Good morning Team Middlemarch and well, well, well...what turmoil. Our George is certainly saving the best until almost the last isn't she, and I wonder if, like me, you found this book, Two Temptations among the very best of the lot so far??
I was enthralled, and after a rather hectic week full of unexpected work-related events I wasn't quite sure where my brain was, and more importantly whether Middlemarch would be sufficient to hold it in one place for long enough. I needn't have worried.
I was engrossed as the Lydgate marriage started to unravel before my eyes with the debt, the potential loss of the home, and Rosamund's hitherto head-in-the-sand approach to the impending disaster now transformed into action on the begging letter front.
Poor Tertius, and actually poor Rosamund too, because finally I think I felt some sympathy for her...that moment when she declared that she wished she had died with the baby, and suddenly all that unsaid sadness peeked through for an instant. I suspect we underestimate the grief given that child mortality in the nineteenth century was so high, and thefore so much more likely, perhaps almost expected.
I sometimes wonder how the Victorians approached all this, and thought it may have been an emotion perhaps out of the realms of George Eliot's ken or will to translate on to the page. I needed to know more and turned to my treasured volume Selections from George Eliot's Letters edited by Gordon S. Haight (published by Yale in 1985) and reading this letter of 1872 I think I do George a disservice..
'Gertrude and Charles are going to bring the Baby for us to kiss its little toes and worship, on Saturday week. I have a little comet's tail of its hair, and what is more precious, the frequent thought that its tiny life is a great comfort to the dear mother. We could not help being painfully anxious for the last week or two before the Baby came.'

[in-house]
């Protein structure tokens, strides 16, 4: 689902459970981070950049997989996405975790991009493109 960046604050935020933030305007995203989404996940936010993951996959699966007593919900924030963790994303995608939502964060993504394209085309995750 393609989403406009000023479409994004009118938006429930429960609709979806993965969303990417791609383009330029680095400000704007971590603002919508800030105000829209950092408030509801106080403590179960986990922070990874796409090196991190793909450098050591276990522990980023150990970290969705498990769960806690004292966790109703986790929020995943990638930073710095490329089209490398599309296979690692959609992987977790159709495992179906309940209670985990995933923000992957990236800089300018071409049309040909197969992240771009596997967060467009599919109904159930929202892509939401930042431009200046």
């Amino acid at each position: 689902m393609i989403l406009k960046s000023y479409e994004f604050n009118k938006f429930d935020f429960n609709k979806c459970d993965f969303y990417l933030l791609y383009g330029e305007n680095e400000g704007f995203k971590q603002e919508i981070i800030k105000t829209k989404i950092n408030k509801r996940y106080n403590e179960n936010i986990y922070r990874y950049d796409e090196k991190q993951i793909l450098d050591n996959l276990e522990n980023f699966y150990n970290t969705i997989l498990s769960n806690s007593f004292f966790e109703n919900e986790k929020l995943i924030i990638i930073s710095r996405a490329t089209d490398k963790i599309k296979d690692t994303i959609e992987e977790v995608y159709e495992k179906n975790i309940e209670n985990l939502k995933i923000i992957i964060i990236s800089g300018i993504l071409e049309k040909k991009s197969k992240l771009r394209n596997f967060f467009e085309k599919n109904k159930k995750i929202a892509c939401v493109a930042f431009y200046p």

Gertrude Lewes (daughter-in-law of George Henry Lewes) had suffered several miscarriages prior to Baby's birth, clearly George Eliot understood that sadness and anxiety.
Likewise I would have assumed our George had little experience of the psyche of the gambler, but somehow she has pinned down the folly of the addiction to perfection, and in some depth, in relation to both Fred Vincy as he tries to resist, and to Lydgate as he succumbs. The letters reveal more insights, this also from 1872... September, just a week before the final manuscript of Middlemarch was sent to the publishers...
'We arrived at Homburg on Saturday night and settled in these comfortable lodgings the next morning. The air, the waters, the plantations are all perfect - "only man is vile." I am not fond of denouncing my fellow-sinners, but gambling being a vice I have no mind to, it stirs my disgust even more than my pity. The sight of the dull faces bending around the gaming tables, the raking up of the money, and the flinging of the coins towards the winners by the hard-faced croupiers, the hateful, hideous women staring at the board like stupid monomaniacs - all this seems to me the most abject presentation of mortals grasping after something called a good that can be seen on the faces of this little earth. Burglary is heroic compared with it.... Hell is the only right name for such places.'
I saw that chapter in a completely new light and thought clever George.
But how easy it is to forget that life is going on elsewhere in Middlemarch too and I thought the Bulstrode gossip machine was a wonderful example of a knowable community at work. This slow and deliberate read has almost made me feel like a resident with so many return visits over the last fourteen months. But we almost live in one of those communities for real, and I expect many of you do too. Word can spread like wildfire and reputations left in tatters as a result. Many years ago a town luminary, who died some years ago, was accused of something very unsavoury which proved to be a joke started at a dinner party or something, but it soon gained momentum to the point where he was required to publicly defend himself and his honour. Interestingly, and despite his guilt, I felt for Bulstrode; put on the spot and hounded out, and then by stealth, did it dawn on you as it dawned on me...oops... Lydgate accepting the bale-out with such relief that he failed to consider the circumstances of the opium and the death and how it miught all look in the cold light of day.
Bulstrode's wherewithal to hasten Raffles's death I assumed to be the second temptation??
And as Bulstrode contemplated all that, seated in the wainscoted parlour, it occurred to me that I wasn't exactly 100% sure what 'wainscoting' was, so I went on a little foray to discover that I did know after all....panelling. But isn't it a lovely word.
Right, that's enough from me, over to you for your thoughts...